He was the brainchild of Masters Rugby League, but he also looked out for the young, the up-and-coming and the social.

In fact, there weren't any forms of the game which Auckland man Philip Campbell wasn't involved in, or linked to.

The sport's stalwart passed away suddenly of an "unsurvivable heart attack" on Sunday, his wife Robyn Campbell told the Herald.

She'd been out and was on her way home when her husband didn't answer the phone.

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She sent him a couple of text messages. But still no answer.

Arriving at their Kawakawa Bay home a short time later, he never came out to open the gate.

"I couldn't understand why he didn't open the gates, he always opened the gates when I came home. He was a thorough gentleman ... and then I wondered where he was."

His car was there, the house was wide open and the neighbours were outside. They said they'd spoken to him earlier. After walking around outside, she went inside, eventually finding him on the floor at his computer.

Campbell, a father of two boys and grandfather of two girls, had a pacemaker inserted in August last year after a quadruple bypass 10 years ago.

St John Paramedics assessed the pacemaker and told her the heart attack was so big, it wouldn't have mattered if she was home, he wouldn't have survived.

The 71-year-old's death had shaken their tight-knit family, especially after the death of Robyn's mother in January.

But she had been buoyed by friends he'd made all around the world, many in the rugby league community, who had been sending their condolences.

Campbell helped set up masters rugby league, which has since gone worldwide, and was involved in the sport for the disabled, universities, juniors, up-and-coming players - including helping discover Stacey Jones - Auckland Rugby League as well as his old club Ponsonby.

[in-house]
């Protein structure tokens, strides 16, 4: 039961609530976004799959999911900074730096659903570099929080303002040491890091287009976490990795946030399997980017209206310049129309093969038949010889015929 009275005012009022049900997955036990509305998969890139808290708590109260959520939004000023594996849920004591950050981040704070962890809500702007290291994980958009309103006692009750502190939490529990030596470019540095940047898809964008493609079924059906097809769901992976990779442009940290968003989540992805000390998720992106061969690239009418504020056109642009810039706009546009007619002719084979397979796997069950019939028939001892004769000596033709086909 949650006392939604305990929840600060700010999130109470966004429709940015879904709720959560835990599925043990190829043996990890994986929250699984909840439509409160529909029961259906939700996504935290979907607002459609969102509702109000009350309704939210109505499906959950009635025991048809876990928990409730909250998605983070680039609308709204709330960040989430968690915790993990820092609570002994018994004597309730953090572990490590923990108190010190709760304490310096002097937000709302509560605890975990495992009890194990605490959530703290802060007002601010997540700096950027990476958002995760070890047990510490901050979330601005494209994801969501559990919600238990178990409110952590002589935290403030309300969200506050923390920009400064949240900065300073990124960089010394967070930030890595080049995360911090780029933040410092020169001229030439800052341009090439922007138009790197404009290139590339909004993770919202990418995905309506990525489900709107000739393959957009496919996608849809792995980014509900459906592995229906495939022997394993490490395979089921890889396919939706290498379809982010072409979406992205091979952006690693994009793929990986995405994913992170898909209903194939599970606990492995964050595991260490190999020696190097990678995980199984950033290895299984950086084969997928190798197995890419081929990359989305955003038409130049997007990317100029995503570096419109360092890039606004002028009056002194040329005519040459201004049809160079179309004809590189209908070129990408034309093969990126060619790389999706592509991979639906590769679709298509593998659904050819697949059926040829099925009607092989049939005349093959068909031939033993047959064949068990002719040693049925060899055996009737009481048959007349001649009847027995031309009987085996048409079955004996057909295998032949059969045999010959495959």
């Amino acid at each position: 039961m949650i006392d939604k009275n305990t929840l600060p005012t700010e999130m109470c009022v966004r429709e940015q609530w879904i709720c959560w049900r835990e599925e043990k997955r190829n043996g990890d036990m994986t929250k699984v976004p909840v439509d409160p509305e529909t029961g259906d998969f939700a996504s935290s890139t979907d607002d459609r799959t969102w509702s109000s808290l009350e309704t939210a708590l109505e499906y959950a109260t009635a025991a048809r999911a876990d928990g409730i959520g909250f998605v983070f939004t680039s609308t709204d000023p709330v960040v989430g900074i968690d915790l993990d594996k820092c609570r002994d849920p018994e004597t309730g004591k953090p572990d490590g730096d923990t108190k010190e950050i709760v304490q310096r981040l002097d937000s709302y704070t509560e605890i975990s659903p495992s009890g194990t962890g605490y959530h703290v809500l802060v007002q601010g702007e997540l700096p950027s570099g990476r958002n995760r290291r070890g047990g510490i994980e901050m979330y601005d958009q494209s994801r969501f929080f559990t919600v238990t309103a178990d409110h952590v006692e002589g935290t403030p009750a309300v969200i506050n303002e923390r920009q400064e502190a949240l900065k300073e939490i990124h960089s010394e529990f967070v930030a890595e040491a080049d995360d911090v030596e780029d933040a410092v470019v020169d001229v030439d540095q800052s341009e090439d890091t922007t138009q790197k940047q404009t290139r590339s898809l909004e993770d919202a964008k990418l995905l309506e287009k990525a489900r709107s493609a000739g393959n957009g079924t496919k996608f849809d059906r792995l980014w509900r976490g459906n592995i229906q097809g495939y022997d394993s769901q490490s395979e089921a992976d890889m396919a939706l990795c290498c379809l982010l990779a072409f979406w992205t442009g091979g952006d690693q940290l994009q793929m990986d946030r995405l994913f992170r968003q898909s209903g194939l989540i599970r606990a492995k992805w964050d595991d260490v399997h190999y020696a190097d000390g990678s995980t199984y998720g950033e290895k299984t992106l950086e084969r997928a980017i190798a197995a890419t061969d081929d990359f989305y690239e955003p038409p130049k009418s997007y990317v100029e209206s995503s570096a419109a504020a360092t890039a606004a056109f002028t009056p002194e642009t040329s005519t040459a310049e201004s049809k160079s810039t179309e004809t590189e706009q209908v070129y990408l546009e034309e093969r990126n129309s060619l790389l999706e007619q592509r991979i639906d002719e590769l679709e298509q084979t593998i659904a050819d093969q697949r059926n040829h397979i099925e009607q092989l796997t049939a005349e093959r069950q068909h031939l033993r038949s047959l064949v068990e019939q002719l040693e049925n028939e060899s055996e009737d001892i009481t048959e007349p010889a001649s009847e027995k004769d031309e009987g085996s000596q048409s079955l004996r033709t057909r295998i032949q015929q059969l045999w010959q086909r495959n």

The masters' tournaments helped raise money for Middlemore Hospital's burns unit as well as cancer charities, including prostate.

"He lived a very full life and he just adored his grandchildren and watching Amber play netball and Maia play cricket."

His Facebook page had been inundated with condolence messages from other clubs and players, including former Kiwi Logan Swann.

Pat Carthy, Auckland Rugby League's football manager, has known Campbell for about 30 years.

"He certainly was a legend in the game. He was a former school control board [member], on the board of directors for Auckland Rugby League, managed many, many representative teams and organised overseas tours for a lot of the young players."

He originally played for Mt Wellington before moving over to Ponsonby.

"A lifetime involvement in the game and certainly a brilliant guy."

Unsurprisingly, Campbell was on the sidelines of the pre-season "Battle of the East" Pakuranga vs Howick on Saturday.

"He was a hard case, he had a great sense of humour and really focused on getting things done and making it happen. If you couldn't make it happen, Phil would make it happen."

Sir Peter Leitch also paid his respects, saying he "was a really good guy".

The pair knew each other through rugby league but became closer due to Masters' Rugby League donating to a charity close to Leitch's heart - prostate cancer.

"He will be sadly missed by a lot of people."

Friend of nearly 60 years, Fred McGregor, worked with Campbell on the masters tournaments.

He said the team had been left "utterly devastated" by his death.

"This man has left such a big hole in masters that I'm not sure how we're going to get out of that hole."

Although he never reached great heights playing, he was not only a manager with Auckland but also with New Zealand Rugby League. In that role, he toured with the Kiwis to Great Britain where he had a meal with the Queen.

Bruce Shaw, chair of Otahuhu Rugby League, has worked closely with Campbell on the masters games for 25 years.

He described his mate as "hard-working and energetic".

Campbell will be farewelled at Morrison Funeral Directors chapel on Wednesday at 12.30pm.